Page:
He told us that there was a long queue for this, and no, it couldn't possibly be done by the end of June, but that didn't matter at all. We said we would be away for six weeks over the summer, and he shrugged and said that nothing would happen in July and August anyway, so we didn't need to worry about it till the autumn.

A very competent architect came over, took extensive notes, and went away. A couple of weeks later she brought us the plans and charged us eighty euros. It seemed like a reasonable fee for some highly detailed drawings. She said that she had already submitted the plans to the relevant board, and gave us the reference number.

Summer came and went, and by the end of September we had heard nothing. So Richard phoned the number we were given by the architect. He was told that yes, our application was in process, and we should hear something by the end of the year.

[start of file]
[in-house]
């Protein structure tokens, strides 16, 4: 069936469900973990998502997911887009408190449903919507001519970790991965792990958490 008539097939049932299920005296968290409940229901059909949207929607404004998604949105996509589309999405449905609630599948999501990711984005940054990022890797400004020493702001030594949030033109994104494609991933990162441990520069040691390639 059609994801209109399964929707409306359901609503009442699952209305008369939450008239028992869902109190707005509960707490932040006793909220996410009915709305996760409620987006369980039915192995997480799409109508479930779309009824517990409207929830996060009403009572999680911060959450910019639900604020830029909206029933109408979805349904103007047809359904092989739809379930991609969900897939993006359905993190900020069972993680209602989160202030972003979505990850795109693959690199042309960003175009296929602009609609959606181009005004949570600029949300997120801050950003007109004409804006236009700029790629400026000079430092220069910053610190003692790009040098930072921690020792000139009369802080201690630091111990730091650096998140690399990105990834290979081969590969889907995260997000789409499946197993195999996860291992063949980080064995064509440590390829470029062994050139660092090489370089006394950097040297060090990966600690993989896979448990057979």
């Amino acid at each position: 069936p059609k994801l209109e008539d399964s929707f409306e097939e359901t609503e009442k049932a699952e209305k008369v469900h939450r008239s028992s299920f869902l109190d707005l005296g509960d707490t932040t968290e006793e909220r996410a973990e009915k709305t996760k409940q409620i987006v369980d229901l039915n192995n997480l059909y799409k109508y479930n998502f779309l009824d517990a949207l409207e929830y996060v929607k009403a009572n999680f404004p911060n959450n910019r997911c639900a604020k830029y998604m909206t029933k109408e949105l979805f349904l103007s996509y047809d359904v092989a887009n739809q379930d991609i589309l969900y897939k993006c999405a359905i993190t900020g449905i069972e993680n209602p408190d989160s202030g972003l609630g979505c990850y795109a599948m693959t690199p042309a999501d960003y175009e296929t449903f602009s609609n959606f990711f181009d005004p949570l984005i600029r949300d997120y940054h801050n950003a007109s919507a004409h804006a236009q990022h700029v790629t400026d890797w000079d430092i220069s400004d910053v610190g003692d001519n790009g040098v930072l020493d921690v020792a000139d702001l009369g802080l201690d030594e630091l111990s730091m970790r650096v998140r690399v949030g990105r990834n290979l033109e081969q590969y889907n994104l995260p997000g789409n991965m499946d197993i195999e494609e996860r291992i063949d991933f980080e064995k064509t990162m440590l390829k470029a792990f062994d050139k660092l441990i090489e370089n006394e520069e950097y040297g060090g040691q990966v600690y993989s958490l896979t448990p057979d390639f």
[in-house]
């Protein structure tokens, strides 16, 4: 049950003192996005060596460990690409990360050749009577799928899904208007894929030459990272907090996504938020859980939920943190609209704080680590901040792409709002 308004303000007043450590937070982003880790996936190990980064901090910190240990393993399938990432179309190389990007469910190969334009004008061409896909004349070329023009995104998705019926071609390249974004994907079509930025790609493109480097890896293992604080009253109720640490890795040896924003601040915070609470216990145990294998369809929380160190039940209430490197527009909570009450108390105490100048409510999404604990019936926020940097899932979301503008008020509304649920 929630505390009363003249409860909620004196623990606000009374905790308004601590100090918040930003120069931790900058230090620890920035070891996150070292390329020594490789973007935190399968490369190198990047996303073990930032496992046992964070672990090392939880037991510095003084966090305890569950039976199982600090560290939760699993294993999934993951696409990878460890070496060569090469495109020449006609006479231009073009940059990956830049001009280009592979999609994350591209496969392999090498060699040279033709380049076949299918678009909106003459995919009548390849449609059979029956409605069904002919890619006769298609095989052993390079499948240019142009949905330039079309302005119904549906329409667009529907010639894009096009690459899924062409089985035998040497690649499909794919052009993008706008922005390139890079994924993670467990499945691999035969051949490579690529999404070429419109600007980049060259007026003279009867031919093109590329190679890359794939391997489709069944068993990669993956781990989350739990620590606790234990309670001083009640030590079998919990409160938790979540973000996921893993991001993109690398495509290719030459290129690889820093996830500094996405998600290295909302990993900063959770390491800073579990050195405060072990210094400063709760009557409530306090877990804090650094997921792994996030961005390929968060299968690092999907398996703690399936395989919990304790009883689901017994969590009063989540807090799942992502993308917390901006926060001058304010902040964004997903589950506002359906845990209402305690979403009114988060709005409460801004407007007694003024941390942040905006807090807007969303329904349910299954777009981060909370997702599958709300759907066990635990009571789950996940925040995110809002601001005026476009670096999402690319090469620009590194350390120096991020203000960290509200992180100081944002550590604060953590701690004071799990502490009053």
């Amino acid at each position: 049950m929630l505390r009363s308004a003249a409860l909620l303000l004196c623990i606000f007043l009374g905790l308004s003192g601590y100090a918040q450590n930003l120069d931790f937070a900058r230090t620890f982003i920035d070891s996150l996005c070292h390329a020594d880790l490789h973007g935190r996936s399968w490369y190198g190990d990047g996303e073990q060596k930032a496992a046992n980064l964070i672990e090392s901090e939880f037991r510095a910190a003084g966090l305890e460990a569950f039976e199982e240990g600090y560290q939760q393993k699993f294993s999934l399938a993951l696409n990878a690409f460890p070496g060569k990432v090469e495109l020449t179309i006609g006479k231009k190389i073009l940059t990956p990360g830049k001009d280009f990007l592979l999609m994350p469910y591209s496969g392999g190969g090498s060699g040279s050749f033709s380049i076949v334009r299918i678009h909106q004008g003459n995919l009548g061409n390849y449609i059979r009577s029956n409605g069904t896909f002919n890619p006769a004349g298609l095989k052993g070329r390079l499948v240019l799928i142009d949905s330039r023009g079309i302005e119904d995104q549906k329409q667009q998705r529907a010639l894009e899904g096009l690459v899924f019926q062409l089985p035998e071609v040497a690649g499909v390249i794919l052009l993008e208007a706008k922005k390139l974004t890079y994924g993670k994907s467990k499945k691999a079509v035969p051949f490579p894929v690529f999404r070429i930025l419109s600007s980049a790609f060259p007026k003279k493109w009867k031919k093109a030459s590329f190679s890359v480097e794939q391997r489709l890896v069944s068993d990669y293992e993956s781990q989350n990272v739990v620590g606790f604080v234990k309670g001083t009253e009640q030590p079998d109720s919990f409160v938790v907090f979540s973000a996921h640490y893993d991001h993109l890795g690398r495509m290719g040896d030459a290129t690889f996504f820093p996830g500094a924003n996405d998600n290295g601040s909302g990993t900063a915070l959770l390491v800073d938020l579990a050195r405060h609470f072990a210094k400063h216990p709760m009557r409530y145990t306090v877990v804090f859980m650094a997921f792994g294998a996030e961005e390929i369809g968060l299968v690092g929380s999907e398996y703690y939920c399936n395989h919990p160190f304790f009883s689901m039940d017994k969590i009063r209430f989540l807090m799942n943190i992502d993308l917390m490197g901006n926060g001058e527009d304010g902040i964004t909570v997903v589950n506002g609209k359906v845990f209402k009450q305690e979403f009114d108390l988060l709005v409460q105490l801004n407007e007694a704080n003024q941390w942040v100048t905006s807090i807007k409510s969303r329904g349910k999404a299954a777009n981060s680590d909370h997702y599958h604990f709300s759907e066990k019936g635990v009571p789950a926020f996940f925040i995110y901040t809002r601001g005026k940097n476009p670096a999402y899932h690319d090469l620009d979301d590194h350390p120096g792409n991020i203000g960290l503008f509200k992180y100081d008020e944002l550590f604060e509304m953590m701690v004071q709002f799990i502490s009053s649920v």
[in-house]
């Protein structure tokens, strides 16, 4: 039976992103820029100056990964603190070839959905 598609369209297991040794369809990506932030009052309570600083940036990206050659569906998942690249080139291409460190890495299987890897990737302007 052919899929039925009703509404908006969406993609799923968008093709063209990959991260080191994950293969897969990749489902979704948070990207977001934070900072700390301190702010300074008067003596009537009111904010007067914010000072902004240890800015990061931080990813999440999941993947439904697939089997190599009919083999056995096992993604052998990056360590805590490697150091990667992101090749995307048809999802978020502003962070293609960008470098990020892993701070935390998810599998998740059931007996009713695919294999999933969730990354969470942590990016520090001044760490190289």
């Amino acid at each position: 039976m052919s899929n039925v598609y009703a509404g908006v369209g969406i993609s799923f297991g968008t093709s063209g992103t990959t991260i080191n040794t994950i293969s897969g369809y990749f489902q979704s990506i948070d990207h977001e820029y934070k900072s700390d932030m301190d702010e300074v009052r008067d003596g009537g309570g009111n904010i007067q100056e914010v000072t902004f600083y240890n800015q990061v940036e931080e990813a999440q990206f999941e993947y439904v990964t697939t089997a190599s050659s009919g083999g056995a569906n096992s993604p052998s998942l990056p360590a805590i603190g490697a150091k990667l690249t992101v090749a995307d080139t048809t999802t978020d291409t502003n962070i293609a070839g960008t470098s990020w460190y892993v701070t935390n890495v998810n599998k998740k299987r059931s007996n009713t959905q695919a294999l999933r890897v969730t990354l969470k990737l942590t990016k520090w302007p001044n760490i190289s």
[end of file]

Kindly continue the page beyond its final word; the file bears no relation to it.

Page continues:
Sure enough, last Monday there was another letter in our mailbox.

Notification that we have a license to connect our drains to the mains sewerage system in cyprus

This one (according to Google Translate, again) told us that our application had been accepted, and that we had to go to the sewerage board to collect our license. It would cost us 60 euros, and after collecting it we should employ a builder to make our connections. At last!

It was rather a busy week, so it wasn't until Friday that we went to the sewage office. It was a bit complicated to find, but well-signed:

Larnaka sewerage board building